Thus far, we have discussed certain techniques to prepare your mind for “awakening” within the dream state. One major theme is that the practice of dream control is greatly aided by doing certain things in waking life.
This is because mental habits in waking life carry over into the dream state.
We’ve also discussed identifying dream triggers. These are people, places, things, and events that appear consistently in your dreams. When you see them in waking life, you must train yourself to mentally ask yourself, “am I awake or dreaming?”
Now, we’re going to build on that, talking about tools to deepen your intention, and even put you in a hypnotic state conducive to “awakening” within dreams and then controlling dreams.
When becoming a student of controlling dreams, it helps to expand your waking practice beyond simply testing your state when you encounter your own dream triggers in waking life.
Bear in mind, we’re assuming you can adequately remember dreams at this point. Please review the Part 1 article if necessary.
A method taught by the Tibetan Buddhist monks teaches to consistently repeat to yourself throughout your waking life, “everything is a dream.” This may sound a little heady or philosophical, but let’s think about it for a moment.
First of all, like anything, the energy behind your words is the most important part. If you casually say to yourself as you’re rushing to catch a taxi, “uh, oh yeah…I gotta say that dream thing…um…this is all a dream, got it”… that’s not going to cut it!
Presence is the name of the game. This is as true in waking life as it is when controlling dreams. So, really meditate on that statement. Many of the practices we discuss on this site can have great calming, centering benefits on your waking life.
And to unpack the mystical-sounding statement that, “everything is a dream”…well, there’s a lot of ways to look at it.
Consider this: everything you see with your eyes actually happened in the past. You may be familiar with the fact that there is a fraction-of-a-second delay between the light of an object hitting your eyes and the brain processing the image you’re looking at.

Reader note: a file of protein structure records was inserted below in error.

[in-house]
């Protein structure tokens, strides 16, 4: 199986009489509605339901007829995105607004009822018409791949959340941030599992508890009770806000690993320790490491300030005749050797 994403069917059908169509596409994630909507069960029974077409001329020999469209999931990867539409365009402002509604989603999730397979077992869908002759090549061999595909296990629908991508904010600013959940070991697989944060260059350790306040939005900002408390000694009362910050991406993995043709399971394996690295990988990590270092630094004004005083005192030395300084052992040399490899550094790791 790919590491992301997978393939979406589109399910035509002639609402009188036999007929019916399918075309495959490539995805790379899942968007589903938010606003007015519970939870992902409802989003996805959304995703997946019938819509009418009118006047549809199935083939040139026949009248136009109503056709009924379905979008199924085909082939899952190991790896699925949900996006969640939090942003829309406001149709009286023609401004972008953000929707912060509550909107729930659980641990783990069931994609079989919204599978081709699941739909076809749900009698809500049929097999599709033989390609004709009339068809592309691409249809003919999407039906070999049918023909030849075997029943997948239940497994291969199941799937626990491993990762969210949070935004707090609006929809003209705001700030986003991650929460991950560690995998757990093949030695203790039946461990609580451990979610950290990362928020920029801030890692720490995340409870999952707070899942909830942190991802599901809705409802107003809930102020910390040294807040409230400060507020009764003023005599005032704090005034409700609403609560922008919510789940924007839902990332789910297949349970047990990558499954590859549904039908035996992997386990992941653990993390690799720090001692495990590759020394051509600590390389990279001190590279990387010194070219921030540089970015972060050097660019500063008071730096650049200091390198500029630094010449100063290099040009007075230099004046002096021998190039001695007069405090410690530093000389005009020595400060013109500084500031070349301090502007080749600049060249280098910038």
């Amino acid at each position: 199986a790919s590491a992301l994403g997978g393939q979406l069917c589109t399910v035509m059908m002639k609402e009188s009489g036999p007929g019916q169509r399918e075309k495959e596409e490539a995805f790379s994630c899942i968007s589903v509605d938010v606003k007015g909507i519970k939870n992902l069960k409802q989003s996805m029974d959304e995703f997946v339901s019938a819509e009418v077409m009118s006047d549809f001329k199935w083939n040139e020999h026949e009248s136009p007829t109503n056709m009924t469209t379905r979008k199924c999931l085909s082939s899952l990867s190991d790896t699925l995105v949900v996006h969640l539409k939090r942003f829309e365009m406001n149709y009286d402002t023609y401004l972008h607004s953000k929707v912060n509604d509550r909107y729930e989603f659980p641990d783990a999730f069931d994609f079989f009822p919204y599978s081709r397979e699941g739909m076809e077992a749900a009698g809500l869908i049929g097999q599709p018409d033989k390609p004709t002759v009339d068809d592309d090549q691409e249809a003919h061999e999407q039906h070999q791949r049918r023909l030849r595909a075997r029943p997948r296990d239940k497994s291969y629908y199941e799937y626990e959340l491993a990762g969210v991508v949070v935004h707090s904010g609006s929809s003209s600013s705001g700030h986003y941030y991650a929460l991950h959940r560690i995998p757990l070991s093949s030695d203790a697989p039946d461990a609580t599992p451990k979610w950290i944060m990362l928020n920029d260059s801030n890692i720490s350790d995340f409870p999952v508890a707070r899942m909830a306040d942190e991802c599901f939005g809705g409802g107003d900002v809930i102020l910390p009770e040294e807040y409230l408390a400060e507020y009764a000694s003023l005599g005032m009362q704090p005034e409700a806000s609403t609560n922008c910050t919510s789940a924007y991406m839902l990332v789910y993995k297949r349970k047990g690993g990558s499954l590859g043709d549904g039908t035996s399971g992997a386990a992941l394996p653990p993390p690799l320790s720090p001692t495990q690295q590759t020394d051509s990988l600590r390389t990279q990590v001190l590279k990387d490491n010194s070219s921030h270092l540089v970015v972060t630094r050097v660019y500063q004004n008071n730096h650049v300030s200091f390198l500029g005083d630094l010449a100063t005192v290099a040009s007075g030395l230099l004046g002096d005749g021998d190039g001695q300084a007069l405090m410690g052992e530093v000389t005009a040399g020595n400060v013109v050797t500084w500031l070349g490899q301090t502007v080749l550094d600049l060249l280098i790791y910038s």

In fact, all of our experiences are a result of chemical reactions in the brain and nervous system activity. The difference between waking and dreaming life is that in waking life, the stimuli are external, while in the dream state, the stimuli are internal.
Can we really say one is more “real?”
When you’re experiencing something in a dream, your brain and nervous system experience it all the same.
You may also be familiar with teachings that remind us that everything we experience is our perception. Do we experience an objective reality, or do we experience our thoughts, feelings, and interpretations of what our senses take in?
Physics teaches astounding principles, such as particles that only come into existence in the presence of an observer.
And consider this: if a person believes that a statue is really a god that can smite them, that person will approach the statue with trembling fear and reverence. These emotions are 100% real to that person. Another person who just sees a mass of dead stone, and not a fearful god, will have no strong emotional response whatsoever.
All things are but dreams.
Considering all of that…back to techniques.
More practices for dream control involve your nightly rituals. When you’re getting ready for bed (but not too exhausted yet) is a great time for these practices. Lay down a little earlier than normal, and mentally rehearse becoming aware in a dream. See yourself happily realizing you are dreaming.
This is where our previous work again comes to bear.
If you’re recalling dreams regularly and keeping a dream journal, you’ll know what your triggers are, your recurring themes and characters. Mentally rehearse a scenario where you encounter some of your triggers and say, “hey wait a sec…I’m dreaming!”
If you do this in a relaxed enough state and focus on just one trigger, it can become hypnotic. And as we’ve mentioned, there are even products and audio meditations to induce such handy states.
If you have a hard time concentrating, then you can work some focus-strengthening techniques into your lifestyle.
One classic method is this: stare at an object for several moments, then close your eyes and picture that image in your mind’s eye. If it’s fuzzy, open your eyes again and stare at the object.
Repeat the cycle.
Look to increase the clarity and steadiness of the mental image you’re holding. Doing this just five minutes a day, several times a week can work wonders.
Remember, the better you are at controlling your focus in general, the better you’ll be at controlling dreams.
The Unexplainable Store is loaded with the tools you want to aid that process.
It includes packages specifically designed to aid dream explorers like you.
That concludes this article.
Next up is an article that begins to discuss in-dream state testing.
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